Unlocking Na-ion systems through interphase design

Lead Research Organisation: University of Nottingham
Department Name: Sch of Chemistry

Abstract

Energy is one of the primary challenges of the 21st century, and is driven by a need to decarbonise the energy sector and increase energy security and supply. These issues are well documented and do not require reiterating, except to highlight that success is paramount for continued economic and societal growth. Batteries have an important role to play here in the areas of portable electronics, electrified vehicles and grid storage. To date, lithium-ion has revolutionised energy storage, but UK lithium reserves are limited and globally the majority is located in only four countries, placing future UK industry subject to external market and geopolitical forces. Technology diversification is essential and batteries based on abundant sodium (Na ~ 2.6 % vs. Li ~ 0.005 % in the Earth's crust) must be developed. The sodium-ion battery has the potential to meet performance and cost targets in emerging battery markets. The battery benefits from the use of widely available and abundant sodium and unlike the lithium-ion battery, does not rely on cobalt for its electrode materials, making it a sustainable alternative to lithium-ion. This project will accelerate delivery of this technology, which will provide UK PLC with an alternative high performance battery technology. A number of key challenges limit development of this battery and these include identification of stable high performance battery electrodes and electrolytes. Significant progress has been made in this space and numerous advanced materials have been reported, but development of the negative electrode lags behind the other components. The main reason for this is that current electrolytes used in these batteries react with the negative electrode. The goal of this research programme will be to understand how changing this electrolyte affects the fundamental chemistry at the negative electrode in the battery and to build on this to identify new battery components able to provide a high performance and long life sodium-ion battery. This programme will be supported by close interaction with leading industrial stakeholders in the field to ensure technology relevant outputs and to provide a route to commercialisation.

Planned Impact

The UK is committed to reducing its reliance on fossil fuels and meeting its climate change targets by 2050 while mitigating or avoiding increasing energy costs that will stifle economic growth and lower living standards. Achieving this will require a cost effective route to decarbonisation of the power and transport sector. Meeting these goals is a challenge but offers immense economic opportunity. The sodium-ion battery could provide a sustainable alternative to current Li-ion batteries at a lower cost. This would have global societal impact, through revolution of the electric vehicle and portable electrics markets.

The societal impact of this research will stem from the technology and products enabled by advancements made in energy storage. Notably this will include facilitating uptake of electrified vehicles, with reduced emissions and greater energy efficiency. Expansion of renewable energy across the grid is in part limited by the prohibitive cost of large scale battery installations. A low cost battery technology would enable greater uptake of clean renewable energies. Moreover, low cost grid scale energy storage would improve flexibility of the grid, increasing efficiency and lowering consumer costs. As was the case with the introduction of lithium-ion systems, a second revolution in energy storage would allow further innovation in portable electronics.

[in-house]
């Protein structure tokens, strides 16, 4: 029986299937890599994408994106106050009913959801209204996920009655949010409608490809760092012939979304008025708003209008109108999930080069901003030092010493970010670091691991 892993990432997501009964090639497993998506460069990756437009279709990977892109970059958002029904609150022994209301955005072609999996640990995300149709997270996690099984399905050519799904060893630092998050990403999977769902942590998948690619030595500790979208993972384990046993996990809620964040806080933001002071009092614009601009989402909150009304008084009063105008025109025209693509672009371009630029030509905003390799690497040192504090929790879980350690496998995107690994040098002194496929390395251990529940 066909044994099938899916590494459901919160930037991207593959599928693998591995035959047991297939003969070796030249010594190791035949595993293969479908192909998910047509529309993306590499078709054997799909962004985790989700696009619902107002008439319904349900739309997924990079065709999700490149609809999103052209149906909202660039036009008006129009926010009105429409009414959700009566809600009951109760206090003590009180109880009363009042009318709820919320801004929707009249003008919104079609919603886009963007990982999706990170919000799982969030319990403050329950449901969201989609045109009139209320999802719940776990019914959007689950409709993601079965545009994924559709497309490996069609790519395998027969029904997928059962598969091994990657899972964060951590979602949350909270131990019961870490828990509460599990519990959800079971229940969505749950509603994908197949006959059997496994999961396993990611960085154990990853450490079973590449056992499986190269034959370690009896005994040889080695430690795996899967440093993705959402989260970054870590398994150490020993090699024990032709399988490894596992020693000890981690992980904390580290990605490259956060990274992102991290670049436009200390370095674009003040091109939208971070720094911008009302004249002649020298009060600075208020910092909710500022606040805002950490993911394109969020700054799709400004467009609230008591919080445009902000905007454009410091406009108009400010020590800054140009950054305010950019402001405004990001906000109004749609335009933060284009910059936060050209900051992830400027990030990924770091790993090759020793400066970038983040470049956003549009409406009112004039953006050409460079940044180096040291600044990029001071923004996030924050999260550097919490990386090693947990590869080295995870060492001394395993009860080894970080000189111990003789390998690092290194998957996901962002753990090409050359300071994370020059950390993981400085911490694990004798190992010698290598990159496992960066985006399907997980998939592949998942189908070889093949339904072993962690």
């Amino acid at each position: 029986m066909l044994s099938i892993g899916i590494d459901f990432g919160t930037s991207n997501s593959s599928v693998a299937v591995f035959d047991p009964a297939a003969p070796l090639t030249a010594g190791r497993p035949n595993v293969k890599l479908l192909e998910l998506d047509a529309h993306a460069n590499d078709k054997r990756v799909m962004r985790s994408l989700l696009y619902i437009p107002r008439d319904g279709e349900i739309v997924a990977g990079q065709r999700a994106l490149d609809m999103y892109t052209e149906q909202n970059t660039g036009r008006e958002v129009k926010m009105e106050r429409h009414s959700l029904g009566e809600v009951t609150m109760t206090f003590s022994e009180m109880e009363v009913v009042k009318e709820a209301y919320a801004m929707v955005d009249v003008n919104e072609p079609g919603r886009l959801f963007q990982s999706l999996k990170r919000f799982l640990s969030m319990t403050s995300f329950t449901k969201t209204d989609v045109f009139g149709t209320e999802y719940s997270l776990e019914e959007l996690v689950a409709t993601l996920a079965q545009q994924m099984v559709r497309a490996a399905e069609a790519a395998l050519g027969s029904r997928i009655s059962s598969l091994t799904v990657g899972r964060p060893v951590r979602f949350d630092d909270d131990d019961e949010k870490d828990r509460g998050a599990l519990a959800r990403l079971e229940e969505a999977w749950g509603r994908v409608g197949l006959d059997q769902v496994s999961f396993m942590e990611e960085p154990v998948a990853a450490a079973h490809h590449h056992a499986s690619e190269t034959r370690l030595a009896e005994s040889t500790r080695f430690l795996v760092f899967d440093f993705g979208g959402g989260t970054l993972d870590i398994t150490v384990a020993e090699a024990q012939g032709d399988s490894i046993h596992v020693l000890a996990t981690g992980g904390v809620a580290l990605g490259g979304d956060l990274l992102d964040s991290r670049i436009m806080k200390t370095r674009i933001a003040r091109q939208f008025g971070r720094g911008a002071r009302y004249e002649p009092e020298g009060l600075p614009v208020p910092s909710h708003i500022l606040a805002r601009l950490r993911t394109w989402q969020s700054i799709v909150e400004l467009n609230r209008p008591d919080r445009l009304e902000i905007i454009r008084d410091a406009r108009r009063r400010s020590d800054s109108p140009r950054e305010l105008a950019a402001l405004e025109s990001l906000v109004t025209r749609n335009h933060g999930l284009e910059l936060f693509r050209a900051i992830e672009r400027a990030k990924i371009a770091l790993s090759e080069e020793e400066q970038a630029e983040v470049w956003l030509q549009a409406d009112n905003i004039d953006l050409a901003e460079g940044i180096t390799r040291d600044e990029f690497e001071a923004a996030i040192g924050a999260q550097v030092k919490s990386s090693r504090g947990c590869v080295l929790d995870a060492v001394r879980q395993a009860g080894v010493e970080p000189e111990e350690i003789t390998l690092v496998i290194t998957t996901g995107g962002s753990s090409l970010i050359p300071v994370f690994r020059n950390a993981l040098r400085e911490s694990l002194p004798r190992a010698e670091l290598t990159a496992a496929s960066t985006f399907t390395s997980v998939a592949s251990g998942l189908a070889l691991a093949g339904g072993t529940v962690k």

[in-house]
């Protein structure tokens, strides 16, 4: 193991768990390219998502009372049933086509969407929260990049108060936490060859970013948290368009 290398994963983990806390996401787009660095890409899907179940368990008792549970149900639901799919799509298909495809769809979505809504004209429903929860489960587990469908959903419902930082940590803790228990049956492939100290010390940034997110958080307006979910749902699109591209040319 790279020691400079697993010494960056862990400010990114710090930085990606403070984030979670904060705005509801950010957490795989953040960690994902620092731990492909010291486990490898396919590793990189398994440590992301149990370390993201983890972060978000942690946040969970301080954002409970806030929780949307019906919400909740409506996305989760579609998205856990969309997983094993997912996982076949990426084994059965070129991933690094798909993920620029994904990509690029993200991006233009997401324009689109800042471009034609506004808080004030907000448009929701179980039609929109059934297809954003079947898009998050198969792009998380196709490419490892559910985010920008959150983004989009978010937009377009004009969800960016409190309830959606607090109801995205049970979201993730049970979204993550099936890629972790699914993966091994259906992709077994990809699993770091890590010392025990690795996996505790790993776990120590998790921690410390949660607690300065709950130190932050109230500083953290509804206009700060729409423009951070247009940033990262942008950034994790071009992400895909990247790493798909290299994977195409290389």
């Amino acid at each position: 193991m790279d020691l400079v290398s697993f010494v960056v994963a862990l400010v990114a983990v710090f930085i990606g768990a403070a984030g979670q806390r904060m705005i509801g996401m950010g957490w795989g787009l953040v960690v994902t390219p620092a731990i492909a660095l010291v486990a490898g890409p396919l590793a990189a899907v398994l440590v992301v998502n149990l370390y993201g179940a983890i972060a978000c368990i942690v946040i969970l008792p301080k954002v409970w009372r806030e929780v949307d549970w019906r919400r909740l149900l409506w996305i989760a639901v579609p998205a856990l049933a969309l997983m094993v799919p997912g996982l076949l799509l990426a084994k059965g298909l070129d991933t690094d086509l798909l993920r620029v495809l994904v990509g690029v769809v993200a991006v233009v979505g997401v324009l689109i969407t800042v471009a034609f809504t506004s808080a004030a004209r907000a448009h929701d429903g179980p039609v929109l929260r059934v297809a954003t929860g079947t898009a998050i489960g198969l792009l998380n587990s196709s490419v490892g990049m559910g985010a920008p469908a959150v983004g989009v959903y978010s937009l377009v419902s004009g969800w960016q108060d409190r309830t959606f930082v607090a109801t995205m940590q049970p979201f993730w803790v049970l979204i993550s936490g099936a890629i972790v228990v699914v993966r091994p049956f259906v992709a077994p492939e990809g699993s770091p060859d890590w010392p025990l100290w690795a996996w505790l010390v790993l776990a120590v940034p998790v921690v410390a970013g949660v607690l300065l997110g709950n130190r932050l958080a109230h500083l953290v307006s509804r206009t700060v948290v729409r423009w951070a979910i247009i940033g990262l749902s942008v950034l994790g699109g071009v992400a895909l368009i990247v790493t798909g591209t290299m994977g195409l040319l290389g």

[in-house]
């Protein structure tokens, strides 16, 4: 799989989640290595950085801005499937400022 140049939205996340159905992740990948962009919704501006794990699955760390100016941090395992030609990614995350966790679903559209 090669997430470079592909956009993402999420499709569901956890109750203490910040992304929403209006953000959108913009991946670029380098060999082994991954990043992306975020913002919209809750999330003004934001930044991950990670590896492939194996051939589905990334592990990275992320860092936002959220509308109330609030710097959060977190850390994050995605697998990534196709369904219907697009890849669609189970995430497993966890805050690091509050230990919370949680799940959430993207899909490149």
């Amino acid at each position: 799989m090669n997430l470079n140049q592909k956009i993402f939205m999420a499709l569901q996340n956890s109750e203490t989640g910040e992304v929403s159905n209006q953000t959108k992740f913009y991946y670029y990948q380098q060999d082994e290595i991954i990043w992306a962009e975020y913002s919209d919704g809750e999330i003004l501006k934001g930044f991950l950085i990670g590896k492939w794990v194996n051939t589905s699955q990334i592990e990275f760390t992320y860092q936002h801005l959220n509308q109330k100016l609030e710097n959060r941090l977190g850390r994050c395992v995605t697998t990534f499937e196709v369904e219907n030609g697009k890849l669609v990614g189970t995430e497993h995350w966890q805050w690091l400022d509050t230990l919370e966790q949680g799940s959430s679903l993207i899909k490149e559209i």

Development of this technology in the UK will offer significant advantage to the emerging battery industry, and support post-Brexit and the industrial strategy plans for UK dominance of the electric vehicle sector and secondary industries. I am committed to maximising commercial impact of this work and retaining commercial benefits within the UK. Potential IP will be protected with the support of the dedicated Business Partnership Unit within the School of Chemistry, which has contributed to the formation of 5 spinout companies in the last 12 years. Commercially promising advancements will be demonstrated in demonstrator devices with colleagues at the UoN and industrial partners. Dissemination of activities within the major battery networks, STFC batteries, Alistore, and the Energy Research Accelerator, and amongst my personal contacts, will ensure any commercial benefit is realised. The skilled researchers trained during this programme will support growth of the UK battery industry.

Policymakers and government will benefit from contribution to Energy Storage Roadmaps and updating timelines for development of battery technology. Within the Midlands, both the Energy Research Accelerator and the Advance Propulsion Centre will be important routes to policy stakeholders.

Publications

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Description Transition metal ion leaching from sodium-ion battery cathodes has been shown to impact degradation of the anode SEI.

New additives for the sodium-ion battery have been identified.
Exploitation Route To early to say
Sectors Chemicals